Hydrogen fluoride or hydrofluoric acid is a colourless gas or fuming liquid with strong irritating odour, highly corrosive, very soluble in water and with a vapour pressure of more than 1 atmosphere. Odour detectable limits are 0.033–0.1333 mg/m3, while the irritating concentration is 4.17 mg/m3, (Ruth, 1986).
1.2.3 Sources of fluoride
Natural and anthropogenic sources are the two main ways through which F entered in the environment (Cengeloglu, 2002).
The normal total fluoride content of soil ranges from 150-400 mg/kg. F level in the clay soil is 1000 mg/kg (Susheela 1999). Contamination to soil is because of the utilization of phosphorus fertilizers which have total 1-1.5% fluorine (Bombik, 2011).Contaminated soil with F, show it’s toxicity after the inhalation of soil contaminants which have been vapourized or through the contaminated ground water after the F leaching from the soil (Begum,2012).
Water containing the F concentration up to 1.0 mg/L is safe. Whereas, the F levels in between 1.1 and 2.5 mg/L are marginally contaminated. However, above 2.6 mg/L F level is determined as the highly contaminated (Susheela, 1999). It was found that the level of F in ground water is higher than the surface water as the F percolates from the soil to ground water through leaching process. There are several factors which are responsible for the presence of F in natural ground water from the soil. Among them, geological factors, consistency of the soil, nature of rocks, pH and temperature of the soil, chelating action of other elements, depth of wells, leakage of shallow groundwater, and chemical and physical characteristics of water (Wang et al., 2014). Water is an important source of F exposure to human beings and animals
Forage, grasses and grains:
At the vicinity of industrialized area, it was found that forages and grasses contain the higher level of F than the other area. Some studies also found that, grasses and forages has the higher level of F than the industrialized area. It is due to the fluoride rich dust, ash, raining factors for which plants could be affected far from the industry. Plants contamination depends upon several factors like the amount of F released in to the atmosphere, distance between the F source and contaminated area, type of vegetation, height of plants, atmospheric condition, and seasons etc. (Radostits, et al.,). It has been established the relationship between the F level in soil and plants of F will be increased by 3 ppm for each 100 ppm increase in soil F up to the 2200 ppm (Mascola, 1974).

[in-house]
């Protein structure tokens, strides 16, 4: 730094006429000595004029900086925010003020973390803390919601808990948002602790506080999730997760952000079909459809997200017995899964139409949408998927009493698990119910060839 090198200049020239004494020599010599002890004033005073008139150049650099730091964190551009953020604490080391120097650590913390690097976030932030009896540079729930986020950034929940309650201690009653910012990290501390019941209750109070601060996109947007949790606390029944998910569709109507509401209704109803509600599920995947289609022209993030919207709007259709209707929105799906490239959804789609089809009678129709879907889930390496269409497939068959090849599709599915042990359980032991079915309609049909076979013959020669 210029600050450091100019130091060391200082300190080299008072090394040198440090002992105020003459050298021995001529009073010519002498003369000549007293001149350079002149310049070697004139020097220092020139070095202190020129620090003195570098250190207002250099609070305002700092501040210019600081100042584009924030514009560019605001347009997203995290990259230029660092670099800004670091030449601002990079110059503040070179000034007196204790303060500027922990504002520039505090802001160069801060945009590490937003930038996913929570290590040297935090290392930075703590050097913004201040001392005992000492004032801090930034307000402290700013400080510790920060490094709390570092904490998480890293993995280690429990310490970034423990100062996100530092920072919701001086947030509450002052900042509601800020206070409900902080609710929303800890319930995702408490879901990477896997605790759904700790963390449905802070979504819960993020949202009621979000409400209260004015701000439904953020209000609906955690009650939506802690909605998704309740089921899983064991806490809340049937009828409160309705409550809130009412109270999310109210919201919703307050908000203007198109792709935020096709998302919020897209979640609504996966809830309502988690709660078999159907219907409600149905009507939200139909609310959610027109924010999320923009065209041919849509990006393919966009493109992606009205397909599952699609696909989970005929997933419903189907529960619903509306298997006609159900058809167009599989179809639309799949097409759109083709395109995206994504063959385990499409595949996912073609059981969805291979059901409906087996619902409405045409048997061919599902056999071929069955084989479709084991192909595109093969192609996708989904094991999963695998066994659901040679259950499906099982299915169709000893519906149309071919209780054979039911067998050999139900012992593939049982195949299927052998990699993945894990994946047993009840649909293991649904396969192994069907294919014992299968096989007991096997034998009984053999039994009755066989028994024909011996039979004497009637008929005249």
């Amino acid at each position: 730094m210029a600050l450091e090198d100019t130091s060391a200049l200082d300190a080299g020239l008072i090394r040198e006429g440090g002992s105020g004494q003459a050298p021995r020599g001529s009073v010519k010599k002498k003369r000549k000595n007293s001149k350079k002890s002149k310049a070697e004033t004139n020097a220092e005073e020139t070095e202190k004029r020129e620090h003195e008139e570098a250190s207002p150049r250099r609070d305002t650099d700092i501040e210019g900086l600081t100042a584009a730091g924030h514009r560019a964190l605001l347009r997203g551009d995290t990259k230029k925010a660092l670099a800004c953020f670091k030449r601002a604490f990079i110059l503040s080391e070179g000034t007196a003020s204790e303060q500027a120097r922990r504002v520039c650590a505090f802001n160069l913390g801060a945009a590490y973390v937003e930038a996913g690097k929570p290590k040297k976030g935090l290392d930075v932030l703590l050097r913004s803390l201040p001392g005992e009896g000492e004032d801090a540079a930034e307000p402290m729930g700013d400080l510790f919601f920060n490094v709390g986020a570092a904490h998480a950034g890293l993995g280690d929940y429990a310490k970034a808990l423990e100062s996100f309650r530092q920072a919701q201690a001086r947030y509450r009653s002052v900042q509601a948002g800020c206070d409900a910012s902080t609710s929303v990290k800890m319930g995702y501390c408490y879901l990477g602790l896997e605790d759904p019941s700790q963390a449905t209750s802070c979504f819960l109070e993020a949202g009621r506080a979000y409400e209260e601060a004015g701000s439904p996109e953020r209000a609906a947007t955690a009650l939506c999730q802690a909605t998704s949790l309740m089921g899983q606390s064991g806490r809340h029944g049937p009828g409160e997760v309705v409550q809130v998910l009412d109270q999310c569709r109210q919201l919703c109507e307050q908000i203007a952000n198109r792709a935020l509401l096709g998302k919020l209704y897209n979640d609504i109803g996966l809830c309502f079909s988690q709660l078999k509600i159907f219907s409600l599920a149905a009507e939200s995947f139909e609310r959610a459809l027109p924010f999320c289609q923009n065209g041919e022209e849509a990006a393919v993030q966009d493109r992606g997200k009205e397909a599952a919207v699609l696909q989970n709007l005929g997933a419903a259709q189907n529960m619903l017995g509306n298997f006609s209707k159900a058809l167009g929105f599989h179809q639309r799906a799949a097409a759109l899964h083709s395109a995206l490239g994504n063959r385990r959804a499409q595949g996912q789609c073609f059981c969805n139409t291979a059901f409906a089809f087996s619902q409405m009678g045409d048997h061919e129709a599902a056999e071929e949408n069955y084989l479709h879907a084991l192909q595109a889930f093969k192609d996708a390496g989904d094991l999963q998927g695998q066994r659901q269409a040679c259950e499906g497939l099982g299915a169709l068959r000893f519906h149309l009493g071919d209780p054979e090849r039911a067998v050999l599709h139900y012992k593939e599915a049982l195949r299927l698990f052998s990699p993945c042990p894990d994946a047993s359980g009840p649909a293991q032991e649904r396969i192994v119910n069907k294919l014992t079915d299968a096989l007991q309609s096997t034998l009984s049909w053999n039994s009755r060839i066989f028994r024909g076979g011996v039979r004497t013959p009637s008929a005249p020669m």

Due to volcanic eruption, animals and plants kingdom have been affected throughout the globe. Volcanic ash contains high level of F and contaminations of F to the geochemical cycle are frequent. From the volcanic eruption, F has been released in the form of hydrogen fluoride. Erupted F may covered several places and stay for many years. After decaying and leaching, F caused severe casualty to domestic and wild animals (Bellomo, 2007)
Anthropogenic fluoride contamination happens by human activities like industrialization, motorization, fluoride containing pesticides, fluoridation of drinking water supplies, dental products, refrigerants, and fire extinguishers (WHO, 2002). F contamination due to airborne sources also occurred. The mean F concentration in normal areas (unpolluted/nonindustrialized) is generally less than 0.1μg/m3. The levels may be slightly higher in the vicinity of industries, but should not exceed 2–3μg/m3 (Weinstein, Davison 2004).
In many countries, coal burning for household purposes was documented as the main source of F causing endemic fluorosis (WHO, 2000). Industrial release fluoride rich fumes and effluents into the environment also caused casualty in livestock sector like cattle, buffaloes, sheep, goats, camels etc. (Karram, Ibrahim 1992). There are several reports documenting mineral mixture supplements as a major source of fluoride toxicity in livestock (Singh, Swarup 1995). Moreover, incorporation of modern creation and utilization of chemicals in different sectors like hydrogen fluoride (HF), calcium fluoride (CaF), sodium fluoride(NaF), fluorosilicic corrosive (H SiF), sodium hexafluorosilicate (Na SiF), sulfur hexafluoride (SF), and phosphate manures are the main sources of fluoride.